Everything I Learned About IT From Stock Photos

Love them or hate them, stock photos are everywhere. From billboards to online websites (yes, Lifehacker Australia uses them too), they are often employed to provide context to written words. But sometimes stock photos get it so wrong — particularly when it comes to depicting the people and happenings in the IT industry. If you take some stock photos at face value, you'll have a pretty warped understanding of what goes on in IT.

Stock photos are used by media outlets and designers all around the world as a cost-effective way to acquire images to complement their work. Not all stock photos are created equal however, and there are websites dedicated to shaming bizarre and hilarious from image repositories.

My photography skills are subpar so heaven help us if we ever had to stop using stock photos here at Lifehacker Australia. But while I rely on stock image services for my work, I have come across a few IT-related pictures that have made me laugh out loud.

In the spirit of 'Friday Fun Day', here are four things I've learnt about the IT industry from stock photos. (All images used in this article are from Shutterstock).

#1 End Users Are A Crazy Bunch

End-users are the bane of every IT departments' existence. The general impression is end-users have little clue on how to operate a computer and constantly bug IT administrators and tech support teams over trivial issues. They are also easily frustrated and will range over the smallest computer problems. I'm not saying I agree with this view, but these stock photos certainly reinforce that stereotype.

Because pulling your hair and shouting at your PC is a legitimate way to fix it.

All tangled up.

If you can't fix it, eat it.

All hope is lost. Might as well have a cry.

#2 IT Professionals Loves To Point At Things

I'm not saying it's bad to point, but the number of images picturing IT guys pointing at servers and cables are a tad excessive.

"Sometimes the buttons light up. So pretty."

"Check out this funny cat video. Lol."

"Check out this rack."

*Angry pointing*

"This looks important."

#3 Hackers Are Sustaining The Black Hoodie Industry

I don't know where this all began, but there seems to be a misconception that all hackers wear black hoodies.

"I'll never tell you where I get all my black hoodies from."

"Need to hack into people's bank accounts so I can get more money to buy hoodies."

Brooding with binary.

This hacker traded in his black hoodie for a grey one and a Anonymous mask.

#4 Cybersecurity Is Best Conveyed With Locks

I write quite a bit of security stories and I struggle to find an image to go with those articles that doesn't involve some sort of lock. Can't say I blame stock image providers for this, but if somebody can think of a better substitute for locks, please tell me.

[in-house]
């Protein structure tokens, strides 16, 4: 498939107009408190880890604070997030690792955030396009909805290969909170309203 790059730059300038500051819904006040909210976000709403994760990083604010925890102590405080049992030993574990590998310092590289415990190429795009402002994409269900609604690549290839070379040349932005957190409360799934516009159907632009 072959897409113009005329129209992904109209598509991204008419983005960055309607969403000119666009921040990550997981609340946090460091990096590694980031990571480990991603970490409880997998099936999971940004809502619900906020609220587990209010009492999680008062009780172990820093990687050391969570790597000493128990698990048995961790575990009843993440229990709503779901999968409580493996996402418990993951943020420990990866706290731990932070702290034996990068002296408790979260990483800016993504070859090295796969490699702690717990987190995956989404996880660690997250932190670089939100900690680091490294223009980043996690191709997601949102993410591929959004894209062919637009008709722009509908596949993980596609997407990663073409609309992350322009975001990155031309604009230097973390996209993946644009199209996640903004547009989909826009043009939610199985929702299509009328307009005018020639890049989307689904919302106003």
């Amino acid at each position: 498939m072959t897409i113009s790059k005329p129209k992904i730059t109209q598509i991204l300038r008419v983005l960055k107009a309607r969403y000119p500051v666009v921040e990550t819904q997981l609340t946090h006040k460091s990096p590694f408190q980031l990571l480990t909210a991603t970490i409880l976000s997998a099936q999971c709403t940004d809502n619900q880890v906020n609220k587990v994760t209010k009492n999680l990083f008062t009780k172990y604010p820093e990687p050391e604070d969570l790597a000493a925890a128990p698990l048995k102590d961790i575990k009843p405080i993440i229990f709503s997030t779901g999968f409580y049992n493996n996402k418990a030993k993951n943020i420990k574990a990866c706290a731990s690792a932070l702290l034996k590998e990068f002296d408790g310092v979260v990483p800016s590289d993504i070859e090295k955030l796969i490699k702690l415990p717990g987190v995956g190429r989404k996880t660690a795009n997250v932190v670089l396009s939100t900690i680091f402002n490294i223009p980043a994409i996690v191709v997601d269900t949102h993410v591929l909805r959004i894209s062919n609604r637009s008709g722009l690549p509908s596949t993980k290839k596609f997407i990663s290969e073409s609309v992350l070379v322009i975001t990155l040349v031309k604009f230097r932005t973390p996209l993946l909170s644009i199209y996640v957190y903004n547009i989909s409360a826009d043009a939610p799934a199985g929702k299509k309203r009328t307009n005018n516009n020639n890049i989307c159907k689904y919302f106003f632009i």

Lock up your computers.

Glowing lock.

Use an old school padlock to secure your computer.

What's that on his scr... oh, it's a lock.

Not all IT stock photos get it wrong. You can find examples of IT stock photos done right in this gallery curated by Shutterstock.

Found any IT-related stock photos that made you laugh or cringe? Let us know in the comments.


    But but but... Mr. Robot guy wears a black hoodie!

    Second last is a literal caps lock for people who are ANGRY. ALL. THE. TIME.

    #1 is pretty darn accurate...

      So accurate. I don't even work in the IT industry, and I see #1 consistently with people over their phone, tablet or computer.

      They get frustrated because a button they are pushing isn't doing something they expected, and apparently that's all the IT guys' fault. They will circulate this method 7-8 more times getting more frustrated every time, without looking for other options.

      Without disrespect, it is usually the fault of the user, not the poor electronic device.

      Not really - I've always found that 10% of users create 90% of the support calls.

      Basically there's a small minority who not only don't know much about tech, but are adamantly stubborn about refusing to learn anything about tech, because it's somebody else's job.

      The other 90% only complain about unreasonable expectations such as wanting to access their email or files.

    Anyone else notice how all the frustrated "end users" are women, and all the "IT Pros" are men?

    Welcome to the freaking 90's. Thanks Stock Photos.

      I think the last picture in #2 is of an older woman.

        Nah - that looks like an Asian guy with premature greying. Pretty sure his name is Michael, looks like a Michael.

    Can Lifehacker just have a day of only using cat based stock photos? Meow?

      Best. Suggestion. Ever.

      Pitching this to my editor!

    If you want to talk security, without a picture of a padlock, try a safecracker - or someone using a stethoscope to open a big safe / vault.

    5 things you learned? I only see 4 listed!

      The fifth one was cut due to budgetary reason...

      That was a joke. It was just a typo. All fixed!

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